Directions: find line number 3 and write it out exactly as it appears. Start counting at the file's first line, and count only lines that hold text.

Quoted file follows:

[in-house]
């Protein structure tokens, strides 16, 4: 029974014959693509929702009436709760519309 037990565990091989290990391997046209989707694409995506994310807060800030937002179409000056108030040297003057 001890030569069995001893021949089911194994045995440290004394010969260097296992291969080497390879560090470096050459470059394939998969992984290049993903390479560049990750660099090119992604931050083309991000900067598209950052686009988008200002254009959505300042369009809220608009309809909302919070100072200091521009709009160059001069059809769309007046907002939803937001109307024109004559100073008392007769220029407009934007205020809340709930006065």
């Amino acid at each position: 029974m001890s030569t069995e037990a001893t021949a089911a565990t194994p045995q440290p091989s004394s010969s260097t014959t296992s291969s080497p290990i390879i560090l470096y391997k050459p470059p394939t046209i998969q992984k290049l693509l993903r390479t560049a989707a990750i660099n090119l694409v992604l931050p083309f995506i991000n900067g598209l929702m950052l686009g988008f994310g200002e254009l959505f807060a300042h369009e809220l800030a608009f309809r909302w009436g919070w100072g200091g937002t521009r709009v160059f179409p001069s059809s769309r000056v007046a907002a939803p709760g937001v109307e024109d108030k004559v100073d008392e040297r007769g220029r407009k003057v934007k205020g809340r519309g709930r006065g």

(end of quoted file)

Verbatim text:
């Amino acid at each position: 029974m001890s030569t069995e037990a001893t021949a089911a565990t194994p045995q440290p091989s004394s010969s260097t014959t296992s291969s080497p290990i390879i560090l470096y391997k050459p470059p394939t046209i998969q992984k290049l693509l993903r390479t560049a989707a990750i660099n090119l694409v992604l931050p083309f995506i991000n900067g598209l929702m950052l686009g988008f994310g200002e254009l959505f807060a300042h369009e809220l800030a608009f309809r909302w009436g919070w100072g200091g937002t521009r709009v160059f179409p001069s059809s769309r000056v007046a907002a939803p709760g937001v109307e024109d108030k004559v100073d008392e040297r007769g220029r407009k003057v934007k205020g809340r519309g709930r006065g």